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Lockheed P-3 Orion

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P-3 Orion
A P-3C of the Japan Maritime Self-Defense Force
RoleMaritime patrol aircraft
National originUnited States
Lockheed Martin
Kawasaki Heavy Industries
First flightNovember 1959[1]
IntroductionAugust 1962[1]
Primary usersUnited States Navy
Royal New Zealand Air Force
Japan Maritime Self-Defense Force
Royal Australian Air Force
Number builtLockheed – 650,
Kawasaki – 107,
Total – 757[3]
Developed fromLockheed L-188 Electra
VariantsLockheed AP-3C Orion
Lockheed CP-140 Aurora
Lockheed EP-3
Lockheed WP-3D Orion
Developed intoLockheed P-7
The Lockheed P-3 Orion is a four-engine turboprop anti-submarine and maritime surveillance aircraft developed for the United States Navy and introduced in the 1960s. Lockheed based it on the L-188 Electra commercial airliner.[4] The aircraft is easily distinguished from the Electra by its distinctive tail stinger or "MAD Boom", used for the magnetic detection of submarines.
Over the years, the aircraft has seen numerous design developments, most notably in its electronics packages. Numerous navies and air forces around the world continue to use the P-3 Orion, primarily for maritime patrol, reconnaissance, anti-surface warfare and anti-submarine warfare.[1] A total of 757 P-3s have been built and, in 2012, it joined the handful of military aircraft including the Boeing B-52 Stratofortress, Boeing KC-135 Stratotanker, Lockheed C-130 Hercules and the Lockheed U-2 that the United States military has been using for more than 50 years. The Boeing P-8 Poseidon will eventually replace the U.S. Navy's remaining P-3C aircraft.
In August 1957 the U.S. Navy called for proposals for replacement of the piston-engined Lockheed P2V Neptune (later redesignated P-2) and Martin P5M Marlin (later redesignated P-5) with a more advanced aircraft to conduct maritime patrol and anti-submarine warfare. Modifying an existing aircraft was expected[by whom?] to save on cost and to allow rapid introduction into the fleet. Lockheed suggested a military version of its L-188 Electra, then still in development and yet to fly. In April 1958 Lockheed won the competition and was awarded an initial research-and-development contract in May.[4]

The first Orion prototype was a converted Lockheed Electra.

Lockheed modified the prototype YP3V-1/YP-3A, Bureau Number (BuNo) 148276 from the third Electra airframe c/n 1003.[5] The first flight of the aircraft's aerodynamic prototype, originally designated YP3V-1, took place on 19 August 1958. While based on the same design philosophy as the Lockheed L-188 Electra, the aircraft differed structurally: it had 7 feet (2.1 m) less fuselage forward of the wings with an opening bomb bay, and a more pointed nose radome, a distinctive tail "stinger" for detection of submarines by magnetic anomaly detector, wing hardpoints, and other internal, external, and airframe-production technique enhancements.[4] The Orion has four Allison T56 turboprops which give it a top speed of 411 knots (761 km/h; 473 mph) comparable to the fastest propeller fighters, or even to slow high-bypass turbofan jets such as the Fairchild Republic A-10 Thunderbolt II or the Lockheed S-3 Viking. Similar patrol aircraft include the Soviet Ilyushin Il-38, the French Breguet Atlantique and the British jet-powered Hawker Siddeley Nimrod (based on the de Havilland Comet).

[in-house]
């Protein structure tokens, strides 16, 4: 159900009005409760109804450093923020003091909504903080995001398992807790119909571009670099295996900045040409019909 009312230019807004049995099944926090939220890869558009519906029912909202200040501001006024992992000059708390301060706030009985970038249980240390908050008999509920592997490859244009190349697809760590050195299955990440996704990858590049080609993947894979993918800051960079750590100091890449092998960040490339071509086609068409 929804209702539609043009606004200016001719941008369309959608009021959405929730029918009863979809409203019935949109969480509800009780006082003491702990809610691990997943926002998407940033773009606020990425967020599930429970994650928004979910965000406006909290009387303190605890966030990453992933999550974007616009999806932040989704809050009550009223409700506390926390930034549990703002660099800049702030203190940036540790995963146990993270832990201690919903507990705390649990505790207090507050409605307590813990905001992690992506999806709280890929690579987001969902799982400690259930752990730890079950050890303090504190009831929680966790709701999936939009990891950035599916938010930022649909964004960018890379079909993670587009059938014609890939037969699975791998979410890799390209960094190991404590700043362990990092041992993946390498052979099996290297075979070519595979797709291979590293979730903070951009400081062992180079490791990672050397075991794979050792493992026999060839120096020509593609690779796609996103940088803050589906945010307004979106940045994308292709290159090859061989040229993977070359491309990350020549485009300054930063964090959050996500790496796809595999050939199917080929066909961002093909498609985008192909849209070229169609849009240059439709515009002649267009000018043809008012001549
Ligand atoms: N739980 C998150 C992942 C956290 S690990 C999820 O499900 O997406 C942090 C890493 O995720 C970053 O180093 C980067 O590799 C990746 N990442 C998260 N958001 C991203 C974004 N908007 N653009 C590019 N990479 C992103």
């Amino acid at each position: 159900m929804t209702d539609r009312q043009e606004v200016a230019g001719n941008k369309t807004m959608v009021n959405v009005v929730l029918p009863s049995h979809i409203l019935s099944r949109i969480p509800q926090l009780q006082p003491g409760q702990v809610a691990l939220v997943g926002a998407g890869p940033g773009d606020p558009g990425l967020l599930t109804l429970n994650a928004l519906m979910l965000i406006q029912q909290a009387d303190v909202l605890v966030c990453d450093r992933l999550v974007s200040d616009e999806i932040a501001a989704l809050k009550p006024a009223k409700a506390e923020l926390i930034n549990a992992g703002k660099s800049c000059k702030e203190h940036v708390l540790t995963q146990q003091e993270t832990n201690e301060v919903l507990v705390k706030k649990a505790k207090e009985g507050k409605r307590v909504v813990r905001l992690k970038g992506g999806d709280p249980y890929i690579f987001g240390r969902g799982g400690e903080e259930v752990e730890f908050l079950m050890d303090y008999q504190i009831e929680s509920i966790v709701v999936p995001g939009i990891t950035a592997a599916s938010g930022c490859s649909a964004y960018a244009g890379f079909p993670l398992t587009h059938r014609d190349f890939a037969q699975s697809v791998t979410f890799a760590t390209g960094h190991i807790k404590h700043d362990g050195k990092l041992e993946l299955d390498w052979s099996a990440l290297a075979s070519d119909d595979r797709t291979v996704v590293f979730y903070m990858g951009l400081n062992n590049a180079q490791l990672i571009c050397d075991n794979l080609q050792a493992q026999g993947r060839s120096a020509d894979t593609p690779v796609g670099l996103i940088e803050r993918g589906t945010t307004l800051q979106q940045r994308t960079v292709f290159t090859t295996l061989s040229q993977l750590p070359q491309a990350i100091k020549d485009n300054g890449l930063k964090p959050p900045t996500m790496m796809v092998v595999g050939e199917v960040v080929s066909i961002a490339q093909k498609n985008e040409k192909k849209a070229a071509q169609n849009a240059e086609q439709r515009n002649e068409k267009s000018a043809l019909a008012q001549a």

The first production version, designated P3V-1, was launched on 15 April 1961. Initial squadron deliveries to Patrol Squadron Eight (VP-8) and Patrol Squadron Forty Four (VP-44) at Naval Air Station Patuxent River, Maryland, began in August 1962. On 18 September 1962 the U.S. military transitioned to a unified designation system for all services, with the aircraft being renamed the P-3 Orion.[4] Paint schemes have changed from early 1960s gloss seaplane gray and white to mid-1960s/1970s/1980s/early 1990s gloss white and gray, to mid-1990s flat finish low-visibility gray with fewer and smaller markings. In the early 2000s the paint scheme changed to its current overall gloss gray finish with the original full-size color markings. However, large-size Bureau Numbers on the vertical stabilizer and squadron designations on the fuselage remained largely omitted.[6]

Further developments

P-3 Orions from Japan, Canada, Australia, Republic of Korea and the United States at MCAS Kaneohe Bay during RIMPAC 2010.